So John Hughes died the other day. What does that have to do with this column’s mandate, as flexibly defined as it might be, you might well ask. As it turns out, not much, at least not directly. But Hughes’ passing did wind up overshadowing two other deaths in the film industry. Screenwriter Budd Schulberg also died, and he wrote such fare as A Face in the Crowd (1957) and a little thing called On the Waterfront (1954), which, I dunno, might wind up standing the test of time better than Pretty in Pink, but what do I know? More to the point, as far as this space is concerned, Harry Alan Towers also passed on.
Towers was not exactly an auteur. He didn’t direct, though he wrote and produced, and what he backed suggests a certain focus in the same way that Hughes wrote and produced many films that he did not direct, but that nevertheless carried his stamp. (And that’s about as far as I can push any comparison between the two men.) Hop over to the IMDB and take a glance at Towers’ filmography. It features just about every exploitation category under the sun. There is a raft of Fu Manchu pictures, no end of dubious adaptations of various literary works, and quite a few memorable collaborations with Jess Franco (Eugenie and Count Dracula to name but two). But let’s take a couple of late period productions of his for a bit more of the flavour of his work.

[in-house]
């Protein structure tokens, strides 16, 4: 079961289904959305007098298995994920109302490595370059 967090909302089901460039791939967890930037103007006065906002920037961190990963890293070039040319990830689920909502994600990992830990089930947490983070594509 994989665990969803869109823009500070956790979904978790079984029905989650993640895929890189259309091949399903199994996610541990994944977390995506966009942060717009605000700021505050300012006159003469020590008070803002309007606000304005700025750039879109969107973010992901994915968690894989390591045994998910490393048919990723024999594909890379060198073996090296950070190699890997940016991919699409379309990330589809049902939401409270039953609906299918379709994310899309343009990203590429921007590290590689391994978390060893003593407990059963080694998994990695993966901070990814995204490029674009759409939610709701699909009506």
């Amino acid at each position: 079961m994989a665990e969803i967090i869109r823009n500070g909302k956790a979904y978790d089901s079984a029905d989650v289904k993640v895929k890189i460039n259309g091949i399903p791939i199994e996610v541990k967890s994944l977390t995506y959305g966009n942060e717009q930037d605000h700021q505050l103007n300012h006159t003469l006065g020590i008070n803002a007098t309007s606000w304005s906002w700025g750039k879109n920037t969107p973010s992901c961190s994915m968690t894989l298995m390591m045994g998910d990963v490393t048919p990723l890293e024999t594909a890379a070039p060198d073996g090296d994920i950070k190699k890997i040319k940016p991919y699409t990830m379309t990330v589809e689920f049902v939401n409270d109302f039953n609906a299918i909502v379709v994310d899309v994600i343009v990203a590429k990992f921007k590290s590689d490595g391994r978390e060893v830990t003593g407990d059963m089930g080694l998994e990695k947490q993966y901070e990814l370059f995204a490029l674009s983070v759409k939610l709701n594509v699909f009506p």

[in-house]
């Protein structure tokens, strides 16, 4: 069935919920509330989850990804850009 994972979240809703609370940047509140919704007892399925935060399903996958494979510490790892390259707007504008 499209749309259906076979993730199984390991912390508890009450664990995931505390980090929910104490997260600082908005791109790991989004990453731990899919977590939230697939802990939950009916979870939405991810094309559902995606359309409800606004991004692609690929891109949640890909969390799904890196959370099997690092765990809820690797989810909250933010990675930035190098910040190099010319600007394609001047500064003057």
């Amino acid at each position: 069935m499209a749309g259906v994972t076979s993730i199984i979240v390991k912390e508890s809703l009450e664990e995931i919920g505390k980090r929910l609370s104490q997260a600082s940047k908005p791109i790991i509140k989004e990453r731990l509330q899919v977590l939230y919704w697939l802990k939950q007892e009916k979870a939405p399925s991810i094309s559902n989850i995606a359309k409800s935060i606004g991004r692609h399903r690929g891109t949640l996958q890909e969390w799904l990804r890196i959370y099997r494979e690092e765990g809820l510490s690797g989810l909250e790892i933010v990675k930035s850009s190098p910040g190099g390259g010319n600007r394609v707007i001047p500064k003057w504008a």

The Phantom of the Opera (1989) is a film I’ve written about on this site before. In no way is it faithful to Gaston Leroux’s novel, but then, it’s not further away than Andrew Lloyd Webber’s bowdlerization. Cheap though the film is, it still looks quite handsome, and in many ways looks like a Hammer film that wandered into a time warp. It features a bankable cult star in the person of Robert England – had film been made twenty years earlier, it would no doubt have boasted the presence of Christopher Lee. It’s loaded with all sorts of crowd-pleasing violence. All in all, it’s disposable, give-the-punters-what-they-want entertainment, and I’d still take it over The English Patient any day.
Then there’s The Mangler (1995). Now, there isn’t too much to say in the defense of this flick. Sure, it makes the most of its budget, looking much more expensive than it was thanks to shooting in South Africa. But it also has the unmitigated gall of having a sign read “WORK WILL SET YOU FREE” in a Victorian-looking laundry. Robert Englund is back again, this time as the owner of the laundry, which makes him, of course, the richest man in town. His Mr. Burns-like character suffers some well-deserved setbacks when one of his machines becomes possessed and starts killing people. The words “stupid” and “silly” are far too weak to do this movie justice, but it is, in its very inanity, supremely entertaining, very much in the so-bad-it’s-great category. So I’d take this over The English Patient too.
These are but two examples of Towers’ legacy: plenty of gobblers in his list of productions, and very few outright classics, but lots and lots of highly entertaining cheese, some varieties being more potent in their taste and aroma than others. Cult film fans owe this man a fair deal, and so he deserves a heartfelt thanks, and a moment of silent respect.